Walking away from the Shelby County Clerk’s Office, my first thought was “well, that’s three hours and 15 minutes that I’ll never get back.”
Those 195 minutes were how long I waited in line to get my car license plate at what has to be the most poorly run public office I have ever encountered – the Shelby County Clerk’s office on Mullins Station Road.
The office is so inefficient and such a time suck that it doesn’t deserve to be called a system at all. It is a shattered process that does nothing to take advantage of technology that could make it more coherent and businesslike – not to mention, customer-friendly.
Multiply my three hours by the more than 150 people who waited that same amount of time and it becomes a waste of time that is callous in its scope and obdurate in its treatment of taxpayers who pay for the clerk’s office.
Perhaps, I would have been more patient if this was the only chapter in the sorry story to get a public office to do its job. But it was only the latest part of a saga that began almost two months earlier.
The Saga Begins
It all began on September 20 when I paid for a new car tag online. The next day, I received an email informing me I would receive it in 21 days.
It didn’t come.
The email said that if I didn’t receive it 21 days, I should call the clerk’s office at 901-222-2300.
I waited 35 days, and then I called. Within 10 seconds, I heard twice that Wanda Halbert is my Shelby County Clerk.
The message said that rather than waiting on line, I had the option to email. It gave me two email addresses.
I emailed the one for motor vehicles.
I never heard back.
A few days later, I emailed motor vehicles again.
I never heard back.
At that point, I decided to email the other email address which was to the clerk’s office.
I never heard back.
I waited a few days and decided I should try to reach somebody at the phone number in the email. It was 42 days since I paid for my car tags online.
When I called the telephone number, the message was that the hold time was longer than normal. I called four times over three days.
No one ever answered although the message frequently told me how important I was to the office. Twice I was disconnected.
I held for 25 minutes, one hour 10 minutes, 50 minutes, and one hour 20 minutes.
Finally, 44 days after receiving the email notifying me that I would receive my new car tags in 21 days and after getting no emails and phone calls answered, I decided my only option was to go to a Court Clerk’s office.
When I got there, about 40 people were in line outside the building and waiting to get inside to talk to a motor vehicles clerk.
About every 30 minutes, 15 people were allowed in the building. The line grew to 50 people.
When called to enter, there was a moment of hope. It was immediately dashed.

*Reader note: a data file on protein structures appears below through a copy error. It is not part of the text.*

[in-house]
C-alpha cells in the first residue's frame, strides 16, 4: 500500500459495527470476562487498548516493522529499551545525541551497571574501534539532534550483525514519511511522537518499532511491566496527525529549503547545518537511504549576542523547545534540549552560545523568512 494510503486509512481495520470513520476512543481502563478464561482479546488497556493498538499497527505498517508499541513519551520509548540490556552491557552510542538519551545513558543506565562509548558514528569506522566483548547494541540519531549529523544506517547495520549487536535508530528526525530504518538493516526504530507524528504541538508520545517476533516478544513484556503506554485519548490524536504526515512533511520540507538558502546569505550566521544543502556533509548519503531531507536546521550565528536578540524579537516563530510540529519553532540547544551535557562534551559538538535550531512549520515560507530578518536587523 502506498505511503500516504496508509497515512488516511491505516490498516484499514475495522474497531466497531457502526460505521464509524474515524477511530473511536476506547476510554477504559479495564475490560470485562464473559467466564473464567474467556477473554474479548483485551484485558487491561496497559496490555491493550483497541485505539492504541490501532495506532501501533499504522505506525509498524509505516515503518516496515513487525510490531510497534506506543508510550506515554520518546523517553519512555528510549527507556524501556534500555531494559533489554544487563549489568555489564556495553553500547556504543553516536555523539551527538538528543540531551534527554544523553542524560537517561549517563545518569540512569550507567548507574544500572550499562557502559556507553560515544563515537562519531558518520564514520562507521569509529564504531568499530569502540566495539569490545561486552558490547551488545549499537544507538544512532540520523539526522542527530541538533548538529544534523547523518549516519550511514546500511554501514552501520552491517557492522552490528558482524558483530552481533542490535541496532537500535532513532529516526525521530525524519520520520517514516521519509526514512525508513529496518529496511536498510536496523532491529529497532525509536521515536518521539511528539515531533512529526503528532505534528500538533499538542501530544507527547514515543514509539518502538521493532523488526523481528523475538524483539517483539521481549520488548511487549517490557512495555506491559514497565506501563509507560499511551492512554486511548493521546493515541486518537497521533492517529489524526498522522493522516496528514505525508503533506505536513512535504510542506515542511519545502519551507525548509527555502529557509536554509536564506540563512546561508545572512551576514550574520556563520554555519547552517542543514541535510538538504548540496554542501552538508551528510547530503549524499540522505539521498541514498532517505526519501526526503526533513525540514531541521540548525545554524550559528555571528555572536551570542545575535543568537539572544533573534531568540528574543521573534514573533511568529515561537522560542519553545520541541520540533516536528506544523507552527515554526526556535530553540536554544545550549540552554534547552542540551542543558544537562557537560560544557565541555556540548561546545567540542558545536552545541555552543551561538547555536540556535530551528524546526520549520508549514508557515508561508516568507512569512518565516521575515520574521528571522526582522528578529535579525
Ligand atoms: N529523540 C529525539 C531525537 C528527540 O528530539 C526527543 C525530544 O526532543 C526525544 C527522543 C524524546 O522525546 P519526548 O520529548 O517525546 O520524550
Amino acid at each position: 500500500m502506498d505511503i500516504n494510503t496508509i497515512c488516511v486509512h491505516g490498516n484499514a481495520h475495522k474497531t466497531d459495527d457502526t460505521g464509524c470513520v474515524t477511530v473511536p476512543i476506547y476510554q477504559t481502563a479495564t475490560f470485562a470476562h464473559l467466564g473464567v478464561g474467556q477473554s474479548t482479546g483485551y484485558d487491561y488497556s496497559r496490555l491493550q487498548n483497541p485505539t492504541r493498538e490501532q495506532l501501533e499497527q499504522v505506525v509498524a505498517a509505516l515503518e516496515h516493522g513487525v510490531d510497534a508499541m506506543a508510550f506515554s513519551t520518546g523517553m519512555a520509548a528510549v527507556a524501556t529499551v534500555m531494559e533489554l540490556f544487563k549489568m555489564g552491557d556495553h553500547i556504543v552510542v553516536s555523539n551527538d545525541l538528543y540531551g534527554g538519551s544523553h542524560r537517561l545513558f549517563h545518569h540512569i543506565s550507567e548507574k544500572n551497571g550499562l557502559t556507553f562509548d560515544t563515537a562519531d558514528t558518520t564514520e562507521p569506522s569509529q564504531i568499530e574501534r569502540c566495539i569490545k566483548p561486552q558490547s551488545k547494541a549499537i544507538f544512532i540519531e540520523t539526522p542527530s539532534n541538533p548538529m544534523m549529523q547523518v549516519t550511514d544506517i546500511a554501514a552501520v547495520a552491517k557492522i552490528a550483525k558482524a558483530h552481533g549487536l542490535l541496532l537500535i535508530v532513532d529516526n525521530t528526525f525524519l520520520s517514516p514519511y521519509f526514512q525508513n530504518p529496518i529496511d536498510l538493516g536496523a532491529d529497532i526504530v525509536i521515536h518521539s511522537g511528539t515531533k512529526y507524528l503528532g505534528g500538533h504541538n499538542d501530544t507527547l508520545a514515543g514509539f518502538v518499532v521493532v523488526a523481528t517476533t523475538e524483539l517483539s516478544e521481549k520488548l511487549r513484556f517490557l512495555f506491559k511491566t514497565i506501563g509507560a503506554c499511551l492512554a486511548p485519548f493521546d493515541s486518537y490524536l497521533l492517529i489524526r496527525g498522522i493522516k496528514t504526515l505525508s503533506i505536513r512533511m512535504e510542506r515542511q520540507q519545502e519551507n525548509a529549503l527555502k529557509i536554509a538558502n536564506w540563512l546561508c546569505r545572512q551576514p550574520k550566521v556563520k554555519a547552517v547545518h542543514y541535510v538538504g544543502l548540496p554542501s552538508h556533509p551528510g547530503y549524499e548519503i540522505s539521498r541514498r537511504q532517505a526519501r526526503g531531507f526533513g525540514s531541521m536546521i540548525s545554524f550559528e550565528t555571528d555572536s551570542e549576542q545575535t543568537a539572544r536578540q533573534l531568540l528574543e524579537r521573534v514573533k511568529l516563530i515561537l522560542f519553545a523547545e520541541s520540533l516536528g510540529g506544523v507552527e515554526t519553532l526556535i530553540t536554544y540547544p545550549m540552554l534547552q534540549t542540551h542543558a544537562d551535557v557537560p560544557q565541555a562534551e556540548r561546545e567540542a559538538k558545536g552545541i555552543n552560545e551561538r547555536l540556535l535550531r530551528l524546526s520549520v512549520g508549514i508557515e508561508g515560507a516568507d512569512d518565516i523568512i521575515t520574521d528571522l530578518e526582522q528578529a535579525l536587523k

When we looked into the office where clerks were handling customers, there were two rows of chairs occupied by about 30 more people.
Always One More Hurdle
In other words, we were twice as far away from clerks than we thought we would be when we entered in the building. I was still 60 people away from receiving help with my car tag.
There had been grumbling up and down the outside line but by now people inside were getting punchy and gallows humor had set in. Every joke or insult about the process was met with a howl of laughter.
Slowly, the line inched forward until I was finally inside the room with the clerks. Unfortunately, there were only two of them. At that point, they had about 90 people waiting outside and inside for help.
I finally moved into the clerks’ office, and finally after 30 numbers were called, I was up. A warning about complaining greeted me. I explained my problem and the clerk efficiently entered into her computer program that I did not receive my car tag as promised and cancelled the one assigned to me.
She then handed me a new car tag and finally after more than three hours, I had a new car tag. It had taken 44 days.
I assumed the saga was over. However, four days later, another license plate arrived in the mail. It was the one promised so long ago.
The Need For Answers
I have known County Clerk Wanda Halbert for many years but friendship can’t obscure the fact that her office sends the message to the public that its time has little value and that it doesn’t deserve an efficient operation. In addition, the ineffectiveness of the process does a disservice to the clerks laboring to help the public under situations that raise the emotional and frustrated outbursts they must endure.
Even closing the office two weeks so it could get its house in order does not appear to have improved the public’s experience with a basic and simple function of county government. The fact that Ms. Halbert used one of those weeks for vacation while her staff worked resulted in vitriolic complaints by local and state officials.
I know this is not her intent but it is the reality nonetheless, and in its wake, there are questions about how the office got into this state and what can be done to improve it. The Shelby County Board of Commissioners has insisted on customer improvements, and to her credit, after initially defaulting to political pushback, she appears receptive to reporting progress to the commissioners.
Hopefully, it begins with an independent assessment of how technology could be used to reduce the long lines and customer outrage. There are other simpler answers such giving people numbers and allowing them to wait in their cars until called or adapting other private sector processes to speed up the lines.
That said, answers will likely require more money from the board of commissioners. Hopefully, they are prepared to step up to help. Meanwhile, the bad news from Ms. Halbert is that the long lines may continue through the holidays and into January.
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